Some have argued that the original poem simply celebrated the virtues of the society that existed in northern Europe before missionaries brought Christianity to the region.
It was composed and recorded in Britain between the 7th and 10th centuries by an unknown author. Though the specific characters and plot are mostly fictional, the poem paints a historical picture of 6th-century Danish, Swedish, and Germanic peoples.
His death is met with sorrow and foreboding by the loyal subjects he leaves behind. The poem explores many themes and historical topics. Religion has a role in the story as well as Beowulf credits God and the gods for his victories in battle.
Plot Summary Hrothgar, the king of the Danes and a warrior known for his success in battle, builds Heorot Hall as a gathering place where he can feast and celebrate with his people. The mirth is soon cut short when the monster Grendel attacks, slaughtering 30 men.
Year after year, Grendel plagues Heorot each night, killing and inciting terror in the Danes. In Geatland across the sea, Beowulf, thane to King Hygelac, is a mighty warrior with the strength of thirty men.
Beowulf pledges to Hrothgar that he will fight Grendel in hand-to-hand combat. Grendel escapes to his marsh lair, but death soon comes for him.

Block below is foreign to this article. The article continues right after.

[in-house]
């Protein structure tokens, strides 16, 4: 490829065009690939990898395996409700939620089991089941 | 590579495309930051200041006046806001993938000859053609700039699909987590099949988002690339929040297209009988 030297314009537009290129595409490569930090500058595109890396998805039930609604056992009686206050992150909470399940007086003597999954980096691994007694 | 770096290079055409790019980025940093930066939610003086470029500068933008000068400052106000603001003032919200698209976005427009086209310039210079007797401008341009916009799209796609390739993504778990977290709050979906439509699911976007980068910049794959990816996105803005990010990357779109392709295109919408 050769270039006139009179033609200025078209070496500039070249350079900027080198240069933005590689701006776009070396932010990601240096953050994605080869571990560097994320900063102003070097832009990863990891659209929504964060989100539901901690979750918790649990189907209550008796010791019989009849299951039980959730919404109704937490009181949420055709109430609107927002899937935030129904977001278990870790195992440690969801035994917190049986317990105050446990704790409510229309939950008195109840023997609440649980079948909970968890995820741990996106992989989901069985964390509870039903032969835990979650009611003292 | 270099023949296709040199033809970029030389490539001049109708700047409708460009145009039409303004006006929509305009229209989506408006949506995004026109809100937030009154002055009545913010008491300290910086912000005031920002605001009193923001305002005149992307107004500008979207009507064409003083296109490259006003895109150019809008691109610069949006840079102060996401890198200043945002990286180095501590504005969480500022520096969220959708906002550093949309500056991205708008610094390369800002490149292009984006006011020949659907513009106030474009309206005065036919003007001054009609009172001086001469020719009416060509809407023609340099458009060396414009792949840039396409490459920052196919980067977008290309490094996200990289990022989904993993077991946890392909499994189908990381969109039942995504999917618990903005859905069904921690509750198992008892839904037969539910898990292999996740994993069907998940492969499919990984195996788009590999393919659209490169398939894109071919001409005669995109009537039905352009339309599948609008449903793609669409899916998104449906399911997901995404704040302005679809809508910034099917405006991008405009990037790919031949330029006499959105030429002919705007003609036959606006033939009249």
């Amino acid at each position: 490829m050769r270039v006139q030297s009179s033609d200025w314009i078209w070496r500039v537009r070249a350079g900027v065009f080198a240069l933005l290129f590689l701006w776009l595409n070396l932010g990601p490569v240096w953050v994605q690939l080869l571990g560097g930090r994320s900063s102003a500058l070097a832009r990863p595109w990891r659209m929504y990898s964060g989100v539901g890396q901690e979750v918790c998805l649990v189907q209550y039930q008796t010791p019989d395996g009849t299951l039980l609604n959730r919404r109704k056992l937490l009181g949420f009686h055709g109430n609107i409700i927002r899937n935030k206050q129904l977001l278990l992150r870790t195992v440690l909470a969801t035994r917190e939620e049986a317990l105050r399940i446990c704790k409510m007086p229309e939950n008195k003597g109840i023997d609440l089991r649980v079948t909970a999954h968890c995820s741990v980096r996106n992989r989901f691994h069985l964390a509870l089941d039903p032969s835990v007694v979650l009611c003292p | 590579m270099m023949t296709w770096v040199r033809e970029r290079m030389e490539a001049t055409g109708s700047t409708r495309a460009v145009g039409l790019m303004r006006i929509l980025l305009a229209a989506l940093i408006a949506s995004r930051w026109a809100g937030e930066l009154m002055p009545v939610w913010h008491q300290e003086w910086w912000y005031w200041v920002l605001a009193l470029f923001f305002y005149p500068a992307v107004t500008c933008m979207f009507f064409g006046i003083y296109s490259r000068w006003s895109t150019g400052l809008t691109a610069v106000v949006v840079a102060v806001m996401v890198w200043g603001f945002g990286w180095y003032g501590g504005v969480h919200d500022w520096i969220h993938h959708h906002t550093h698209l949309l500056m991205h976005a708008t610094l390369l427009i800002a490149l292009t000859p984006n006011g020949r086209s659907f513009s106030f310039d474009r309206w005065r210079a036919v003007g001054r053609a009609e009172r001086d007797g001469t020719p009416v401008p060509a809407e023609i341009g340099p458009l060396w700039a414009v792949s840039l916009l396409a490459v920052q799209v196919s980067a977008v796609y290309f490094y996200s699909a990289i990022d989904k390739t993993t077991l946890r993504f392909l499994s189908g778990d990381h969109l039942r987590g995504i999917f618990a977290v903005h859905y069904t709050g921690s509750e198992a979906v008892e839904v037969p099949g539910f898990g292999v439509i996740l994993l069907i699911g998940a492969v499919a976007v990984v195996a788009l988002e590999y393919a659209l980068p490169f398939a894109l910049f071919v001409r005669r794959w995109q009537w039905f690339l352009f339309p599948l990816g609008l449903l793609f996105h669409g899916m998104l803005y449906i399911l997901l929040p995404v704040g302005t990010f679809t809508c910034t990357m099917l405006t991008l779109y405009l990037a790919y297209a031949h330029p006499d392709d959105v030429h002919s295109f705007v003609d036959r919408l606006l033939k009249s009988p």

Beowulf approaches the mere, where Grendel's mother's lair waits below the water. As he prepares to journey below the water to battle, Unferth, a Danish warrior initially skeptical of Beowulf's prowess, offers him his sword, Hrunting.
Beowulf accepts and dives below the mere. He resorts to fighting with his hands as Grendel's mother continues her attack. Beowulf finds a large sword in Grendel's mother's treasury room—a weapon from the days of the giants.
Hrothgar again praises Beowulf for saving his people, but warns him about the corrupting influences of power and of greed: When Beowulf and the other Geat warriors embark on their journey back to Geatland, Hrothgar presents Beowulf with many rewards.
Once home, Beowulf receives a warm greeting from Hygelac, king of the Geats, and his queen, Hygd. Hygelac grants Beowulf land and a throne for his service to the Danes. Years later, after Hygelac is cut down in battle, Beowulf becomes king of the Geats and reigns for fifty years of peace.
Then a dragon, awakened by a thief stealing a goblet from his treasure trove, starts plaguing Geatland. Beowulf knows he must confront the dragon.Get an answer for 'From Beowulf I.
Grendel, give two examples of kennings and two examples of alliteration.
Provide the line numbers.' and find homework help for other Beowulf questions at eNotes. A comprehensive, coeducational Catholic High school Diocese of Wollongong - Albion Park Act Justly, love tenderly and walk humbly with your God Micah Here are examples of some of the most famous quotes from torosgazete.com will help you gain a deeper understanding of this great epic poem.
Beowulf was written in Britain but is set in Scandinavia, and is known only from a single manuscript which dates from close to AD It is the oldest surviving epic poem in British literature.
A short summary of 's Beowulf. This free synopsis covers all the crucial plot points of Beowulf. (Click the themes infographic to download.) In many ways, Beowulf is the simplest kind of epic there is.
It's about the conflict between a courageous, mighty, loyal . Discussion of themes and motifs in Anonymous, Unknown's Beowulf. eNotes critical analyses help you gain a deeper understanding of .